NPK for Corn
Corn that has been adequately fertilized will dramatically outperform fields who have limiting factors of nutrient deficiencies. When choosing a corn fertilizer you should look carefully at not just the N-P-K listed in big print on the front label, but you should be able to read and understand the details on the smaller label.
Above is an example of a sample label.
Nitrogen Gets Most of The Focus
Nitrogen is broken up into the two forms of nitrogen that a plant can readily take up into the plant. Plants take up nutrients in the ionic form. Plants take nitrate and ammoniacal nitrogen up. Between the two, nitrate is the form of N that leads to more vegetative growth, but ammonium is for the roots of the plant and more useful for reproductive growth. Labels will also frequently break down the nitrogen listed on labels into water soluble organic N and water insoluble N.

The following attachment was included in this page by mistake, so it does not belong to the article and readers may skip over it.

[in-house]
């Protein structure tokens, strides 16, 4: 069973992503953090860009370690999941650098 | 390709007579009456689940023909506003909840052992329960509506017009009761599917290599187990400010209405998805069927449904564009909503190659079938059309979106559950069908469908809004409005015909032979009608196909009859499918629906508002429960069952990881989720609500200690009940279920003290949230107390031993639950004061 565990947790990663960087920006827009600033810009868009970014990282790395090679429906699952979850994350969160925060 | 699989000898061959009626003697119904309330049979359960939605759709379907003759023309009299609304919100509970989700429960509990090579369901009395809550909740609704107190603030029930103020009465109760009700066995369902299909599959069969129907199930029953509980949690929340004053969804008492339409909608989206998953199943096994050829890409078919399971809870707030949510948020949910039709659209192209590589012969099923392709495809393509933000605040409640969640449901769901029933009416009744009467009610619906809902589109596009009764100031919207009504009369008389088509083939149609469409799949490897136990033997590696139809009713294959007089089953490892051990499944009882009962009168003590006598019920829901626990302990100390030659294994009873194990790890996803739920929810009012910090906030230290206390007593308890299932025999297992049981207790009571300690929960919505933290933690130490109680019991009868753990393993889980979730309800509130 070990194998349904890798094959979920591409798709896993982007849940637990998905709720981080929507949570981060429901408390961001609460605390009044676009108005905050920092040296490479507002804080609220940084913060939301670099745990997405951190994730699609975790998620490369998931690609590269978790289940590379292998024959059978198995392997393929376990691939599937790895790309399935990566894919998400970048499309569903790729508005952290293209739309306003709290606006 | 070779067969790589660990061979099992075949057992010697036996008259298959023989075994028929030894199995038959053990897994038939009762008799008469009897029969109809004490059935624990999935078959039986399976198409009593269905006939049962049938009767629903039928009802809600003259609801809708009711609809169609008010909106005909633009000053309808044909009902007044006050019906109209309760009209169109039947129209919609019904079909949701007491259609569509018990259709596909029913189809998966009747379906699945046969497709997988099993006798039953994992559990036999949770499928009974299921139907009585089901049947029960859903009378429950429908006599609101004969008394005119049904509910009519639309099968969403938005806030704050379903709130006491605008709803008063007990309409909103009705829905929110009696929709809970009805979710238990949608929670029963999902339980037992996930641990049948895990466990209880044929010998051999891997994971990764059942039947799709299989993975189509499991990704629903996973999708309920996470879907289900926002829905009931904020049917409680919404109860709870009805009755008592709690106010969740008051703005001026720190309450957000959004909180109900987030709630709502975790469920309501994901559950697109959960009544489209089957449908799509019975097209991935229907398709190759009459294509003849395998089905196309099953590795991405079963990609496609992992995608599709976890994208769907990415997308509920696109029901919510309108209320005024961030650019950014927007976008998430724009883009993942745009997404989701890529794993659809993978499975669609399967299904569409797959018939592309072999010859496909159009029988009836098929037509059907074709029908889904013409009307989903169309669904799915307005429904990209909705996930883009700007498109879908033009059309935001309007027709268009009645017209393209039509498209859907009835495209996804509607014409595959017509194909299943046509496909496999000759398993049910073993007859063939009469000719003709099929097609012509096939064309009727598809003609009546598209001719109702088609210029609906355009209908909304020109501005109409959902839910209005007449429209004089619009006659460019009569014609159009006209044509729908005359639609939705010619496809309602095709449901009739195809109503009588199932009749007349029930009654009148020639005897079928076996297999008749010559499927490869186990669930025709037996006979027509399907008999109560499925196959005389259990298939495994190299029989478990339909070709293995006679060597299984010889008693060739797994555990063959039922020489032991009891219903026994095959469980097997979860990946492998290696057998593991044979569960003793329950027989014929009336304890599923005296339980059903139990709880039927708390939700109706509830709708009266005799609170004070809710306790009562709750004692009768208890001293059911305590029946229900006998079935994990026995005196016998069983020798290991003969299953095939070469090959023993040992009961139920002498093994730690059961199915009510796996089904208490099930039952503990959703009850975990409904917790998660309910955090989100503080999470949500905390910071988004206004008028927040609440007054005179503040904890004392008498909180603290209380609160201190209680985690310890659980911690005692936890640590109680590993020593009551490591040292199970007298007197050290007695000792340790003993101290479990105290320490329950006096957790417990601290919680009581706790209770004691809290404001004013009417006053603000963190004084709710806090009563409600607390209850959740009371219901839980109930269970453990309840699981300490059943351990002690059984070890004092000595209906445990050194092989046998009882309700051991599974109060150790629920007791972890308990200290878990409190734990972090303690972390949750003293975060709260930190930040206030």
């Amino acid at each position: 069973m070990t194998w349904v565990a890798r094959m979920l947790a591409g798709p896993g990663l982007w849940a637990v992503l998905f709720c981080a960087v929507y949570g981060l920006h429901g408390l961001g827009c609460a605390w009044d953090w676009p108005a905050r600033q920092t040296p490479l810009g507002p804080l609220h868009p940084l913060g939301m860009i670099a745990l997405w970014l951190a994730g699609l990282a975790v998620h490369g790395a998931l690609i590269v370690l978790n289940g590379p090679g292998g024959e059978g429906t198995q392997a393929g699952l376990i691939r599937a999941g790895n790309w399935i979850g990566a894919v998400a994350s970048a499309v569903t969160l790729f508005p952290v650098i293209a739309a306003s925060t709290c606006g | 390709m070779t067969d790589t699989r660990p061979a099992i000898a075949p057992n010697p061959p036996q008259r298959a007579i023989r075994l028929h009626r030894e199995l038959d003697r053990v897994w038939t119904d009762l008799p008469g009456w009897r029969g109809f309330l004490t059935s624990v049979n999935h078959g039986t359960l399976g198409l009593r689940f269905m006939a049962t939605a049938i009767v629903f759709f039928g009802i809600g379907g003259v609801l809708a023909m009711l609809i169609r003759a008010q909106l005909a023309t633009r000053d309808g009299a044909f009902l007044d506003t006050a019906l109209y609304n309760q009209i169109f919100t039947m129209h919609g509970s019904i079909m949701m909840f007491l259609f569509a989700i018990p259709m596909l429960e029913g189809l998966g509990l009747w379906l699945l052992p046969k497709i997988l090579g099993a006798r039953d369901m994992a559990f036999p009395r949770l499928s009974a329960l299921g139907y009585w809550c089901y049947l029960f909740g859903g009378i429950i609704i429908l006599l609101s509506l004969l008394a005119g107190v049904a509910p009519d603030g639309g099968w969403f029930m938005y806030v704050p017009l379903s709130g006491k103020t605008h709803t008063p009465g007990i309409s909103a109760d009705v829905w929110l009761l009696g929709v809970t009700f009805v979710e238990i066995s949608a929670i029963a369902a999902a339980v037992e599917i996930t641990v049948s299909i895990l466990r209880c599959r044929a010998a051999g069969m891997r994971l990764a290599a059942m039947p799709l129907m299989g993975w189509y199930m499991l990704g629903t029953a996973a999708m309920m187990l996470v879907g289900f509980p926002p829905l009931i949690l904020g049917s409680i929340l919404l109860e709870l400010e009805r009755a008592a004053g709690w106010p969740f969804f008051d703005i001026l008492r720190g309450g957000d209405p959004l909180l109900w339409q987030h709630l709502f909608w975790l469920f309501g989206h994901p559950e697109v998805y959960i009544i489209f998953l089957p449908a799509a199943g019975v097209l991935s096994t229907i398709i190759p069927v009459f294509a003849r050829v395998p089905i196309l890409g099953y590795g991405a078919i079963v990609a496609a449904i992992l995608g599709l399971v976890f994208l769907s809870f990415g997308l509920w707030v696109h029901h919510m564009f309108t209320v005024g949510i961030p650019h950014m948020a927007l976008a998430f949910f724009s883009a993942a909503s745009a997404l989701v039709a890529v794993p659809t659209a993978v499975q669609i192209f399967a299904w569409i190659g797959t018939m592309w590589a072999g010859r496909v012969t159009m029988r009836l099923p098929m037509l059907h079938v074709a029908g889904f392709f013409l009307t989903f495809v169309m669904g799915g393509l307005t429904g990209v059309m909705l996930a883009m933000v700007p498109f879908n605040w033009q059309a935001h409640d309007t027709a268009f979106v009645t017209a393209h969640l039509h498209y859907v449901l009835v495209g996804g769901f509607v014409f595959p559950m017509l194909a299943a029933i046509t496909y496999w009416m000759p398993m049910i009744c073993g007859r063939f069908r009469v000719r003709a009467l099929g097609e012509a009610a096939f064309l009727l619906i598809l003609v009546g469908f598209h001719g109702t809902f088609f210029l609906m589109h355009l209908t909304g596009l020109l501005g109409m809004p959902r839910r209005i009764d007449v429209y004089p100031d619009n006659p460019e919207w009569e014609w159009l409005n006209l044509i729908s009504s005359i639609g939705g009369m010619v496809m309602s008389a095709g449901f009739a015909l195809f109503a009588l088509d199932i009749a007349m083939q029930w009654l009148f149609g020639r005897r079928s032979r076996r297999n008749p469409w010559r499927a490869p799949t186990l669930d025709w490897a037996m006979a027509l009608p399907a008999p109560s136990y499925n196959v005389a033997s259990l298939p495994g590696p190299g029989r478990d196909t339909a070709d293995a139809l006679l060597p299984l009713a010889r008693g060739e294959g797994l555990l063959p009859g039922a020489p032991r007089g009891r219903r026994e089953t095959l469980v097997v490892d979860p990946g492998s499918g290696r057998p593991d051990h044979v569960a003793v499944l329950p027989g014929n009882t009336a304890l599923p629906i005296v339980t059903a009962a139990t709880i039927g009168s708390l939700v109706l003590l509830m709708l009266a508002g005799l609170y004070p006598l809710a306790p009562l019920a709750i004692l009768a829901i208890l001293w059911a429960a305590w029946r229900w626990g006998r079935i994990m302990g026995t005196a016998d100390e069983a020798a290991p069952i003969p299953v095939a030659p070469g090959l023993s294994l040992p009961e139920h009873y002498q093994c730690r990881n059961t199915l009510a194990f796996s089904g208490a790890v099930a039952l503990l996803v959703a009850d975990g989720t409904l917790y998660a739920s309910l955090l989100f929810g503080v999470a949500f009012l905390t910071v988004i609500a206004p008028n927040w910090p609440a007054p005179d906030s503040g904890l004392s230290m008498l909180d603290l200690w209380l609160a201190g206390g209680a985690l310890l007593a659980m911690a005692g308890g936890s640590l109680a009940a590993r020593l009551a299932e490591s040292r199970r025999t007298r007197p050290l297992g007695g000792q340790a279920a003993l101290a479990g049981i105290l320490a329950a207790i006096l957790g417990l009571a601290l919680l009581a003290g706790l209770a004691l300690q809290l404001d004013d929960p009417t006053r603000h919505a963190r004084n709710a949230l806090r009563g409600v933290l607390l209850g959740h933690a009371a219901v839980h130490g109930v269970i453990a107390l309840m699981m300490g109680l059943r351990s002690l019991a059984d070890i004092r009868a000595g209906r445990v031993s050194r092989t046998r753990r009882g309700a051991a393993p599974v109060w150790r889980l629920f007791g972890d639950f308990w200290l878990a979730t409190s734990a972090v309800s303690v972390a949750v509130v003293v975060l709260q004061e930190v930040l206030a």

How Much Nitrogen Does A Corn Plant Need?
If you’re trying to boost yields, a general rule of thumb is that it will take somewhere between .7 to a full lb of nitrogen in order to produce a bushel of corn. Some of that can be biological nitrogen, but generally speaking a portion of the plants needs will be made of up of either organic or inorganic inputs put into the field for the specific purpose of making up for the crop losses incurred by harvest.
Timing of Nitrogen Applications
While it can take as much as a pound of nitrogen for a bushel of corn, some studies and experimentation by growers in the field have found that the timing is critical for maximizing yields.
In the video below, David Hula, the world record breaking corn grower from Charles City, VA talks about the importance of timing his nitrogen applications in order to maximize his corn yields.
What Are The Other Nutrients A Corn Plant Needs?
Corn fertilizer frequently includes phosphorus, potassium and often sulfur to go along with nitrogen and possibly micronutrients. Mr. Hula feels the appropriate balance of nitrogen to sulfur is about 8 : 1.
Other nutrients will depend on deficiencies found either in the soil test, or in plant and tissue tests taken throughout the season.